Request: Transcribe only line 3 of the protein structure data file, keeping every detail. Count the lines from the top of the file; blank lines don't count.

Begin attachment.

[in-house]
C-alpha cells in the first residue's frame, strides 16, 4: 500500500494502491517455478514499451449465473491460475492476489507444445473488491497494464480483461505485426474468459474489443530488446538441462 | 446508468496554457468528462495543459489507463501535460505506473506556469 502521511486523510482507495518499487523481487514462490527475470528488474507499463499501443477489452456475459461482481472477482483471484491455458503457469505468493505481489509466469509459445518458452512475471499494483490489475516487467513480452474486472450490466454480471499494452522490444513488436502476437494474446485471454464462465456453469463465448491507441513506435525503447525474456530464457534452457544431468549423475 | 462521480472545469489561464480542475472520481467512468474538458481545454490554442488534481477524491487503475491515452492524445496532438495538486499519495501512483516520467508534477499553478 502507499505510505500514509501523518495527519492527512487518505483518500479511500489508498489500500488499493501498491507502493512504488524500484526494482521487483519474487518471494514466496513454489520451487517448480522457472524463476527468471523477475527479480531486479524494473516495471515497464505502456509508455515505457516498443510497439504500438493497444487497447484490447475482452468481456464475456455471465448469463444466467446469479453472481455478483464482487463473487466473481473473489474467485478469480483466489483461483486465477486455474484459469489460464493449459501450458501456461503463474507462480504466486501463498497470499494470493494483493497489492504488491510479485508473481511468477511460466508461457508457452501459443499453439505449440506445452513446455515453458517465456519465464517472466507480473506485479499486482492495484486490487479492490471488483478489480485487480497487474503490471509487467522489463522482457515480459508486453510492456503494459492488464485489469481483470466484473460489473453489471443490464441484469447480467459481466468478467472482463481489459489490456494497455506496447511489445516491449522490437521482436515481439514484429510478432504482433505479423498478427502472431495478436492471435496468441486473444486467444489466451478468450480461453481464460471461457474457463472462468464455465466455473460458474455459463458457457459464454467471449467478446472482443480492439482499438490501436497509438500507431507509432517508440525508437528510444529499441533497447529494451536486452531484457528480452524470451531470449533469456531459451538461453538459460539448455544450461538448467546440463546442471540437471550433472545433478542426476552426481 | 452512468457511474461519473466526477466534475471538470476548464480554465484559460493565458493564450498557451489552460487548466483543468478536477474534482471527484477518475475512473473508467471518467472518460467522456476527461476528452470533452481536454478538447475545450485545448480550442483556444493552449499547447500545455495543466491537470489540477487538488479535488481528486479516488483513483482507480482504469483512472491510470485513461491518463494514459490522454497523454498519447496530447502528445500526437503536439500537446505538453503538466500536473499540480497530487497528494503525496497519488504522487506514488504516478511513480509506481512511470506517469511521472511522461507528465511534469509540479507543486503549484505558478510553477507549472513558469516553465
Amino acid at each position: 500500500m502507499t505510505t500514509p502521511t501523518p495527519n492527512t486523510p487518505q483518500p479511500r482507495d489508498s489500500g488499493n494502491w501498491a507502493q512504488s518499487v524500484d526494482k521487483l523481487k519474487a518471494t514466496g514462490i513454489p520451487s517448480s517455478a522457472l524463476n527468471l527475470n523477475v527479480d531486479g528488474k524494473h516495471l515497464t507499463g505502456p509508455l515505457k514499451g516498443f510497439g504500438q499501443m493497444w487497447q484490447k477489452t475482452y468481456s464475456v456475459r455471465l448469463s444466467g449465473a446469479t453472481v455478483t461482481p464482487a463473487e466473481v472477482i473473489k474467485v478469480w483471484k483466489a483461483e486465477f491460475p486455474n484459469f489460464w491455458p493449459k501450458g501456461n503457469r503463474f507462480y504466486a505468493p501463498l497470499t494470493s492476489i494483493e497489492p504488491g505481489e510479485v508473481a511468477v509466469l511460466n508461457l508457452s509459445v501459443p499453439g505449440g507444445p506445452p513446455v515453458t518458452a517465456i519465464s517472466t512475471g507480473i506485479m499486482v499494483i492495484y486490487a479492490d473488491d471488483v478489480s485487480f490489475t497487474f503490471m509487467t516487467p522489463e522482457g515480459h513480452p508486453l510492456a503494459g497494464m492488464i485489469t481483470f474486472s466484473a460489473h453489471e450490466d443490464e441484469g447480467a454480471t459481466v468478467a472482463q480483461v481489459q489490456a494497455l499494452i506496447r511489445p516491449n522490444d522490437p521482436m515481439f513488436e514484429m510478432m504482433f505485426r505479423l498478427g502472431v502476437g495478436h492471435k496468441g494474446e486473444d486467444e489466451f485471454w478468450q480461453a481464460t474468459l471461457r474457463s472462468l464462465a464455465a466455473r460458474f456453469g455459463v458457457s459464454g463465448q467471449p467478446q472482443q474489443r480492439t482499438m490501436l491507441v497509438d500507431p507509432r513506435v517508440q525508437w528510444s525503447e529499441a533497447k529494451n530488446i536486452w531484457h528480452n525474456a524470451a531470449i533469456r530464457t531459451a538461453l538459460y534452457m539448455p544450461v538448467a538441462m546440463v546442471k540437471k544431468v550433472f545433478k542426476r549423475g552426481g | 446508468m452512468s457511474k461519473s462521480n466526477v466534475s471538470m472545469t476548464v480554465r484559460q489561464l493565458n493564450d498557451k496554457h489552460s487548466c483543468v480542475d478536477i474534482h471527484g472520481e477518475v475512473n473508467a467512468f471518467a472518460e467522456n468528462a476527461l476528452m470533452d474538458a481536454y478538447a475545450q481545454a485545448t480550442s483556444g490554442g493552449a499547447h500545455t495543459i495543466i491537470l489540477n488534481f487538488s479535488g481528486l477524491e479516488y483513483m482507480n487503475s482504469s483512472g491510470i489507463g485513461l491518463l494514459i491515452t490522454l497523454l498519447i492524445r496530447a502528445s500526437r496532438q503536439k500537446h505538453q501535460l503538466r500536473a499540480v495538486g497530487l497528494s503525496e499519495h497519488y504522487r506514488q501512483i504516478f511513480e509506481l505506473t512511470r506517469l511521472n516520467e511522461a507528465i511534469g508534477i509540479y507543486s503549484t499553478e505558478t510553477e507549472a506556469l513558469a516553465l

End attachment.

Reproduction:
Amino acid at each position: 500500500m502507499t505510505t500514509p502521511t501523518p495527519n492527512t486523510p487518505q483518500p479511500r482507495d489508498s489500500g488499493n494502491w501498491a507502493q512504488s518499487v524500484d526494482k521487483l523481487k519474487a518471494t514466496g514462490i513454489p520451487s517448480s517455478a522457472l524463476n527468471l527475470n523477475v527479480d531486479g528488474k524494473h516495471l515497464t507499463g505502456p509508455l515505457k514499451g516498443f510497439g504500438q499501443m493497444w487497447q484490447k477489452t475482452y468481456s464475456v456475459r455471465l448469463s444466467g449465473a446469479t453472481v455478483t461482481p464482487a463473487e466473481v472477482i473473489k474467485v478469480w483471484k483466489a483461483e486465477f491460475p486455474n484459469f489460464w491455458p493449459k501450458g501456461n503457469r503463474f507462480y504466486a505468493p501463498l497470499t494470493s492476489i494483493e497489492p504488491g505481489e510479485v508473481a511468477v509466469l511460466n508461457l508457452s509459445v501459443p499453439g505449440g507444445p506445452p513446455v515453458t518458452a517465456i519465464s517472466t512475471g507480473i506485479m499486482v499494483i492495484y486490487a479492490d473488491d471488483v478489480s485487480f490489475t497487474f503490471m509487467t516487467p522489463e522482457g515480459h513480452p508486453l510492456a503494459g497494464m492488464i485489469t481483470f474486472s466484473a460489473h453489471e450490466d443490464e441484469g447480467a454480471t459481466v468478467a472482463q480483461v481489459q489490456a494497455l499494452i506496447r511489445p516491449n522490444d522490437p521482436m515481439f513488436e514484429m510478432m504482433f505485426r505479423l498478427g502472431v502476437g495478436h492471435k496468441g494474446e486473444d486467444e489466451f485471454w478468450q480461453a481464460t474468459l471461457r474457463s472462468l464462465a464455465a466455473r460458474f456453469g455459463v458457457s459464454g463465448q467471449p467478446q472482443q474489443r480492439t482499438m490501436l491507441v497509438d500507431p507509432r513506435v517508440q525508437w528510444s525503447e529499441a533497447k529494451n530488446i536486452w531484457h528480452n525474456a524470451a531470449i533469456r530464457t531459451a538461453l538459460y534452457m539448455p544450461v538448467a538441462m546440463v546442471k540437471k544431468v550433472f545433478k542426476r549423475g552426481g | 446508468m452512468s457511474k461519473s462521480n466526477v466534475s471538470m472545469t476548464v480554465r484559460q489561464l493565458n493564450d498557451k496554457h489552460s487548466c483543468v480542475d478536477i474534482h471527484g472520481e477518475v475512473n473508467a467512468f471518467a472518460e467522456n468528462a476527461l476528452m470533452d474538458a481536454y478538447a475545450q481545454a485545448t480550442s483556444g490554442g493552449a499547447h500545455t495543459i495543466i491537470l489540477n488534481f487538488s479535488g481528486l477524491e479516488y483513483m482507480n487503475s482504469s483512472g491510470i489507463g485513461l491518463l494514459i491515452t490522454l497523454l498519447i492524445r496530447a502528445s500526437r496532438q503536439k500537446h505538453q501535460l503538466r500536473a499540480v495538486g497530487l497528494s503525496e499519495h497519488y504522487r506514488q501512483i504516478f511513480e509506481l505506473t512511470r506517469l511521472n516520467e511522461a507528465i511534469g508534477i509540479y507543486s503549484t499553478e505558478t510553477e507549472a506556469l513558469a516553465l